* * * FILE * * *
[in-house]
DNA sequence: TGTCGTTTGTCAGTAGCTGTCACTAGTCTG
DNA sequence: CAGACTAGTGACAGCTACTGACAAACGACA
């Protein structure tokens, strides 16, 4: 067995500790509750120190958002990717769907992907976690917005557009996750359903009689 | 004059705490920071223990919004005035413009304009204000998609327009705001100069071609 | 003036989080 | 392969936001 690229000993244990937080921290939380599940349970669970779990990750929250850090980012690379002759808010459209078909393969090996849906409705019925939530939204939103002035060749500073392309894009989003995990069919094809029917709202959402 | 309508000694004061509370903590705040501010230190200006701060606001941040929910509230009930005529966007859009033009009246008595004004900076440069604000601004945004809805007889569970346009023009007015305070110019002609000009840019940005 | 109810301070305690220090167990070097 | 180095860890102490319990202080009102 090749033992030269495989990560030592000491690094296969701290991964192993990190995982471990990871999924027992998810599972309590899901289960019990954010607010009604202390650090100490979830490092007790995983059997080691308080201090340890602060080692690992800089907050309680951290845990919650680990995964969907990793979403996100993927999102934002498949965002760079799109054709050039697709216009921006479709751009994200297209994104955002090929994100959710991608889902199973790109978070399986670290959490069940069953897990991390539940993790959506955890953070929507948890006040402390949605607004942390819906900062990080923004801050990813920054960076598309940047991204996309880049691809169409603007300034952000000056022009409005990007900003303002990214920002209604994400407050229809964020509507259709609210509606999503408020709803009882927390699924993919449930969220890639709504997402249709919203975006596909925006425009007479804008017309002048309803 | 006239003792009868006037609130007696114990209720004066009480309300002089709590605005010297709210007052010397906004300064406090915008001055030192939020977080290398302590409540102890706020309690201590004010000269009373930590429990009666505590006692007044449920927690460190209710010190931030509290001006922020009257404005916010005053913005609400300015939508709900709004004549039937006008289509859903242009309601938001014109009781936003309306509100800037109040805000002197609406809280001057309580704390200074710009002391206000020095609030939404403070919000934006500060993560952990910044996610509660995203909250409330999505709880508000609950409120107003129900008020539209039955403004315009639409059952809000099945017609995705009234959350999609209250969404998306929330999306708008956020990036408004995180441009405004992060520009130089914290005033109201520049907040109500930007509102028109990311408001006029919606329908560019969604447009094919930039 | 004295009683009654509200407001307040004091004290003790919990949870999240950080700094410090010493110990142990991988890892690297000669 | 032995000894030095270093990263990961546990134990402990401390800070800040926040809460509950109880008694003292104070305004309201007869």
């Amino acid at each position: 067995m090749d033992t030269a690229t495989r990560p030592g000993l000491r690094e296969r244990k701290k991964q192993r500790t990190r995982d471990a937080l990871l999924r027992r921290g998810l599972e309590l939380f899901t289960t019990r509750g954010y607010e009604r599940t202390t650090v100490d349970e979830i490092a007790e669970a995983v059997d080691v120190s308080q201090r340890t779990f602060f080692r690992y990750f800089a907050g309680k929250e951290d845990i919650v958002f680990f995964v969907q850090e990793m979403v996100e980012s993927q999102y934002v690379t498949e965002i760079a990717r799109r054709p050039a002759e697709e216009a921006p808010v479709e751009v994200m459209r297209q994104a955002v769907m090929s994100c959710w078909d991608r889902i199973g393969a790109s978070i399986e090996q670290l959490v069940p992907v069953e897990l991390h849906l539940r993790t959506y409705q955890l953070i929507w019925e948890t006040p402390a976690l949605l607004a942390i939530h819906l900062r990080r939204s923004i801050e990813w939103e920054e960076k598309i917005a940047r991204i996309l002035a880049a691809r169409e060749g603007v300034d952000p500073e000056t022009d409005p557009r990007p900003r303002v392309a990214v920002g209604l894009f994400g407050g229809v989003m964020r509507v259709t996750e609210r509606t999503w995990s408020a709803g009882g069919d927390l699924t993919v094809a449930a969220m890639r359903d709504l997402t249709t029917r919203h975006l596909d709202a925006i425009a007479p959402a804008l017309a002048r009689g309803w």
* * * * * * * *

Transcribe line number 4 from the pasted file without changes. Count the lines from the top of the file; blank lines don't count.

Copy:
């Protein structure tokens, strides 16, 4: 067995500790509750120190958002990717769907992907976690917005557009996750359903009689 | 004059705490920071223990919004005035413009304009204000998609327009705001100069071609 | 003036989080 | 392969936001 690229000993244990937080921290939380599940349970669970779990990750929250850090980012690379002759808010459209078909393969090996849906409705019925939530939204939103002035060749500073392309894009989003995990069919094809029917709202959402 | 309508000694004061509370903590705040501010230190200006701060606001941040929910509230009930005529966007859009033009009246008595004004900076440069604000601004945004809805007889569970346009023009007015305070110019002609000009840019940005 | 109810301070305690220090167990070097 | 180095860890102490319990202080009102 090749033992030269495989990560030592000491690094296969701290991964192993990190995982471990990871999924027992998810599972309590899901289960019990954010607010009604202390650090100490979830490092007790995983059997080691308080201090340890602060080692690992800089907050309680951290845990919650680990995964969907990793979403996100993927999102934002498949965002760079799109054709050039697709216009921006479709751009994200297209994104955002090929994100959710991608889902199973790109978070399986670290959490069940069953897990991390539940993790959506955890953070929507948890006040402390949605607004942390819906900062990080923004801050990813920054960076598309940047991204996309880049691809169409603007300034952000000056022009409005990007900003303002990214920002209604994400407050229809964020509507259709609210509606999503408020709803009882927390699924993919449930969220890639709504997402249709919203975006596909925006425009007479804008017309002048309803 | 006239003792009868006037609130007696114990209720004066009480309300002089709590605005010297709210007052010397906004300064406090915008001055030192939020977080290398302590409540102890706020309690201590004010000269009373930590429990009666505590006692007044449920927690460190209710010190931030509290001006922020009257404005916010005053913005609400300015939508709900709004004549039937006008289509859903242009309601938001014109009781936003309306509100800037109040805000002197609406809280001057309580704390200074710009002391206000020095609030939404403070919000934006500060993560952990910044996610509660995203909250409330999505709880508000609950409120107003129900008020539209039955403004315009639409059952809000099945017609995705009234959350999609209250969404998306929330999306708008956020990036408004995180441009405004992060520009130089914290005033109201520049907040109500930007509102028109990311408001006029919606329908560019969604447009094919930039 | 004295009683009654509200407001307040004091004290003790919990949870999240950080700094410090010493110990142990991988890892690297000669 | 032995000894030095270093990263990961546990134990402990401390800070800040926040809460509950109880008694003292104070305004309201007869």